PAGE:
Prerequisites: PSYCH 207, and PSYCH 210 with a C- or better.

PSYCH 308 Sensation and Perception Credits: 3

The study of how we perceive the world through our senses, including the anatomy and function of the sense organs and the effect of normal and altered sensory experience on behavior.

Prerequisites: PSYCH 210 with a C- or better.

PSYCH 311 Applied Psychology Credits: 3

The major applications of scientific psychology to human problems and behavior, such as business, mental health, and education are covered. May not be taken for graduate credit.

Prerequisites: PSYCH 210.

PSYCH 312 Social Psychology Credits: 3

Survey of behavior in the actual, imagined, and implied presence of others, including attitudes, the self, conformity, altruism, aggression, prejudice, and group processes. May not be taken for graduate credit.

Prerequisites: PSYCH 210 with a C- or better.

PSYCH 316 Quantitative Methods In Psychology Credits: 3

Introduction to the use, calculation, reporting, and interpretation of descriptive and elementary inferential statistical techniques in psychological science. Prerequisites: PSYCH 210 with a C- or better; and any MATH (110 or higher).

PSYCH 320 Ethnic and Minority Perspectives in Psychology Credits: 3

The theory, methods and content of psychology relevant to the interests and needs of ethnic minorities, and the contributions of ethnic groups and other minorities to psychology.

Prerequisites: PSYCH 210 with a C- or better.

PSYCH 322 Child Psychology Credits: 3

Survey of child development from conception to adolescence, including major theories, developmental milestones and research related to the physical, cognitive, social and emotional growth of children. May not be taken for graduate credit.

Prerequisites: PSYCH 210 with a C- or better.

PSYCH 323 Theory and Methods of Personality Credits: 3

The development, organization, dynamics and determinants of personality. May not be taken for graduate credit.

Prerequisites: PSYCH 210 with a C- or better.

PSYCH 328 Psychology Of Human Sexual Behavior Credits: 3

The psychological, biological and social factors that contribute to human sexuality, and a review of human sexual development across the lifespan.

Prerequisites: PSYCH 210.

PSYCH 331 Introduction to Health Psychology Credits: 3

A survey of the role of psychological factors in physical health and well-being including in health promotion, disease prevention, and adjustment to illness.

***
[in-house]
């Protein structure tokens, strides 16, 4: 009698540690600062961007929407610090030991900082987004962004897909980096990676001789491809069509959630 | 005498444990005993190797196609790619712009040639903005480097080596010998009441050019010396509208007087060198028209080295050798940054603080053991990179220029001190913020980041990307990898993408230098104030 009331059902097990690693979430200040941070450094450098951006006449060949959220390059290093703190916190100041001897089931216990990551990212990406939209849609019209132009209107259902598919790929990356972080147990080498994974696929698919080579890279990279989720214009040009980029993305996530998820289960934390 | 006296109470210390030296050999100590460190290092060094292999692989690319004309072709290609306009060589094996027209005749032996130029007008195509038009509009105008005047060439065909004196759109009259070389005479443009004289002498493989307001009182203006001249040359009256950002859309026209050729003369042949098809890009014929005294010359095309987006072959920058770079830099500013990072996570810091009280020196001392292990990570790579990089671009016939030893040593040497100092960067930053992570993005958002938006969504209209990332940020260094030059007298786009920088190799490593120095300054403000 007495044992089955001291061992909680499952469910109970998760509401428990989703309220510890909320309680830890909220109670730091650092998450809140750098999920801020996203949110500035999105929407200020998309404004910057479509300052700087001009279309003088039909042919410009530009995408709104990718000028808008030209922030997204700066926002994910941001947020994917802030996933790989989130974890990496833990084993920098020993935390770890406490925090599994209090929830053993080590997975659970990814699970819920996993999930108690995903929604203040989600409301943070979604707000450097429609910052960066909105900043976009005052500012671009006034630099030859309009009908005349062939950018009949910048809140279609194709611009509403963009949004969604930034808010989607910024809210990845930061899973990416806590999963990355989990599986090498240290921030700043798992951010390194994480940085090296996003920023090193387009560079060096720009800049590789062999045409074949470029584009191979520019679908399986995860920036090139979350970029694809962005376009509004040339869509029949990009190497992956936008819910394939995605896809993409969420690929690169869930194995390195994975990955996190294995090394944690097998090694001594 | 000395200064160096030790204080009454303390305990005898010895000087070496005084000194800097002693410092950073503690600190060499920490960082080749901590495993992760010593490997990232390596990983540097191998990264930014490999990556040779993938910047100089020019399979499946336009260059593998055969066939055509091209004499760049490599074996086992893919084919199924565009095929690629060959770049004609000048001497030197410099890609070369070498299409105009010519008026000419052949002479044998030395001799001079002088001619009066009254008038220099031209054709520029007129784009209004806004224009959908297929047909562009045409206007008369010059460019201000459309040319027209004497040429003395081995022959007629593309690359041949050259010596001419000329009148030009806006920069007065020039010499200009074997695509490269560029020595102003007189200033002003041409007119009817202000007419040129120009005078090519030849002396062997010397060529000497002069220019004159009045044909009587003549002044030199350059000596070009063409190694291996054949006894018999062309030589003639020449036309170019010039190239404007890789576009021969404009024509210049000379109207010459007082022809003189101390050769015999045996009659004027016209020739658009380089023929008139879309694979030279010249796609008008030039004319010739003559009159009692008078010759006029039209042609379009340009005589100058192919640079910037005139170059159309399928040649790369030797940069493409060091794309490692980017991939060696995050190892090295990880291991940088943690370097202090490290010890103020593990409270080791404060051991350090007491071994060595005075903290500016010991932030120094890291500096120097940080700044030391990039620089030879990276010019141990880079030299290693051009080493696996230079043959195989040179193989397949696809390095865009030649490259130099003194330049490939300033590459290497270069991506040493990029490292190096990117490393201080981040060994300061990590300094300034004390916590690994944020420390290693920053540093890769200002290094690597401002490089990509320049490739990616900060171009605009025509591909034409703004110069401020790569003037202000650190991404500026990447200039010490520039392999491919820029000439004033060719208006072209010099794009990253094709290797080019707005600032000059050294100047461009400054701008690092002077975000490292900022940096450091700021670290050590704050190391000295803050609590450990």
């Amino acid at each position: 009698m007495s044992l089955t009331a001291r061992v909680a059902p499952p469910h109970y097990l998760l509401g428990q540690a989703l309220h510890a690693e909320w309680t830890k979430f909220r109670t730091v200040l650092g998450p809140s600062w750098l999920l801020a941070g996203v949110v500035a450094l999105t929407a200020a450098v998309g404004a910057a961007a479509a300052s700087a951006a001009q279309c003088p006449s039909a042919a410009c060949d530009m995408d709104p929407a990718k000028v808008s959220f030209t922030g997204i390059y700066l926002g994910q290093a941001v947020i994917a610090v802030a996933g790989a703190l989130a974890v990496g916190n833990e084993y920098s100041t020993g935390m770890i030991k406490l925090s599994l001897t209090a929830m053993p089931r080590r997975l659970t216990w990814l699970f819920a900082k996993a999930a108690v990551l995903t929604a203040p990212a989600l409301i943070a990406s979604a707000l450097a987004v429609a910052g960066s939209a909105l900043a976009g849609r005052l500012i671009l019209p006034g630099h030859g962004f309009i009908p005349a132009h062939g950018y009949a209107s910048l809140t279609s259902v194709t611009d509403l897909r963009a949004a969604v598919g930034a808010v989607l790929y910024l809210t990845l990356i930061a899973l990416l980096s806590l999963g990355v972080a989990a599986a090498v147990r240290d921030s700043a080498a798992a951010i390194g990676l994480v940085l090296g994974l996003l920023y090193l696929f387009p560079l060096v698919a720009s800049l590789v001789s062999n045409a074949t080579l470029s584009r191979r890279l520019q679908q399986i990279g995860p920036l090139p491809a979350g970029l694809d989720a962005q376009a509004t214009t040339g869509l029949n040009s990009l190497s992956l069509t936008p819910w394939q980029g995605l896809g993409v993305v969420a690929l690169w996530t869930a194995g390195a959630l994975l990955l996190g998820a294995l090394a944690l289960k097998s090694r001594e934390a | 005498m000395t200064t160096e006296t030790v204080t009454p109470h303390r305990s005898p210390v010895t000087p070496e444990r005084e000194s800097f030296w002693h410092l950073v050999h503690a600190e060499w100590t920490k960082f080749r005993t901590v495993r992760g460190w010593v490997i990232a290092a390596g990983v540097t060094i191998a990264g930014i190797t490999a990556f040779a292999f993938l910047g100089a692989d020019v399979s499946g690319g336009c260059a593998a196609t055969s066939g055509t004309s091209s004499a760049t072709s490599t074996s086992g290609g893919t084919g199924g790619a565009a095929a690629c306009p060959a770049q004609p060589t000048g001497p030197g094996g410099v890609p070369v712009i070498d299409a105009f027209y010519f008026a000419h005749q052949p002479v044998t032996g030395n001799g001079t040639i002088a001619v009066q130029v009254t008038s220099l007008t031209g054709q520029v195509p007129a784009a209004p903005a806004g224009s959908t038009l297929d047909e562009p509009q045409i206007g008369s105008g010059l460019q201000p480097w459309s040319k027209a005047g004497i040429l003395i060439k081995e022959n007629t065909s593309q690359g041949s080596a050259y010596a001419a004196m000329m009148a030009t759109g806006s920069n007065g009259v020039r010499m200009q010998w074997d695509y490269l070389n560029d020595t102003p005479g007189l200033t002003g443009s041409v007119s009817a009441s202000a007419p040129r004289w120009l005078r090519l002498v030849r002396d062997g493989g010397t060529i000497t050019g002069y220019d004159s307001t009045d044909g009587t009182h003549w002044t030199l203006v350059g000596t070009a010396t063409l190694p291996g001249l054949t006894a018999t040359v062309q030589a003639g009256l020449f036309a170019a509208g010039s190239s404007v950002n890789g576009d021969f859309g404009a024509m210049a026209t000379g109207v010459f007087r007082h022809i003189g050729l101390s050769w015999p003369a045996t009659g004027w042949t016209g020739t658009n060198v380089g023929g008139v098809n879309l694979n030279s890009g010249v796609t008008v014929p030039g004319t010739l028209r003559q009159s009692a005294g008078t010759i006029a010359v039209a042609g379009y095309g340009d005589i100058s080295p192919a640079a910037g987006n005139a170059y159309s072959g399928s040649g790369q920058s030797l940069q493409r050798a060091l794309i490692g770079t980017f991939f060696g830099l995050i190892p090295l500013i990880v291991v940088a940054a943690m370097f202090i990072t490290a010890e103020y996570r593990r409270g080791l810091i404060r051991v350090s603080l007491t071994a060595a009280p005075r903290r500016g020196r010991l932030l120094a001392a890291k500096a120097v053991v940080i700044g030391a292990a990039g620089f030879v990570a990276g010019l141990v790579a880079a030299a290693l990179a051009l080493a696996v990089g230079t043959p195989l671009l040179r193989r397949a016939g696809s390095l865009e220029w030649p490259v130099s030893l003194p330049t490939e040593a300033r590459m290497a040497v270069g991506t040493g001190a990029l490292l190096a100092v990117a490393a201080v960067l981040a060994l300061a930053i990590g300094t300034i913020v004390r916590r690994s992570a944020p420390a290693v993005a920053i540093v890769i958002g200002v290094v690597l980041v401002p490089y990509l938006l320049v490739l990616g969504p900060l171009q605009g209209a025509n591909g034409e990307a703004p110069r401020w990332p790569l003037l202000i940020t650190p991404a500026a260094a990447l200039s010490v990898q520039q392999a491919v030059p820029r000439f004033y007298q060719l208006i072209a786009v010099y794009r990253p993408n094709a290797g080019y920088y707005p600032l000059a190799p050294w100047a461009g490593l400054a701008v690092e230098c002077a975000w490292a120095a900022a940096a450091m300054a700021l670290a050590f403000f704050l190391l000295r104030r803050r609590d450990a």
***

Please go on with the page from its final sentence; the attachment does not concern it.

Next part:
Prerequisites: PSYCH 210 with a C- or better.

PSYCH 405 Motivation and Emotion Credits: 3

A review of the principles of both human and animal motivation from classical drive, behavioral, and cognitive perspectives. May not be taken for graduate credit.

Prerequisites: PSYCH 210 with a C- or better.

PSYCH 406P Introduction To Developmental Disabilities Credits: 4

Principles of human development, causes of disability, and the effects of disability on individuals and families over the life span.

Prerequisites: PSYCH 210.

PSYCH 407 Cognitive Psychology Credits: 3

Historical foundations and current state of knowledge regarding human information processing and the mental processes that underlie human behavior.

Prerequisites: PSYCH 210 with a C- or better.

PSYCH 407P Developmental Disabilities And Community Life Credits: 4

Focus is on developmental disabilities in community life and interdisciplinary process as a means of coordinating services and supports in community settings. Students will learn about specific disciplines and professions and how they must work together in the community. Topics include the State developmental disabilities network and service system, the principles of person-centered planning, the effects of severe disability on families, and the dynamics surrounding community inclusion of persons with severe disabilities.

PSYCH 415 History And Systems Of Psychology Credits: 3

The historical development of the field of psychology, including a review of its major theoretical schools and methodological advances.

Prerequisites: PSYCH 302WI and PSYCH 316 (C- or better).

PSYCH 418 Brain and Behavior I Credits: 3

Introduction to the neural bases of human behavior, including movement, learning and memory, sensation and perception, emotion, cognition, psychological, and neurological disorders.

Prerequisites: PSYCH 210 with a C- or better.

PSYCH 419 Biopsychology II Credits: 3

Advanced study of the neural bases of behavior.

Prerequisites: PSYCH 418.

PSYCH 433 Abnormal Psychology Credits: 3

Introduction to major psychological problems and disorders as well as consideration of some of the many interacting biopsychosocial influences viewed from an empirically-informed perspective. May not be taken for graduate credit.

Prerequisites: PSYCH 210 with a C- or better.

PSYCH 440 The Psychology Of Aging Credits: 3

Survey of concepts, theory, and methods in the psychology of aging, including biological and social influences on behavior.

Prerequisites: PSYCH 210.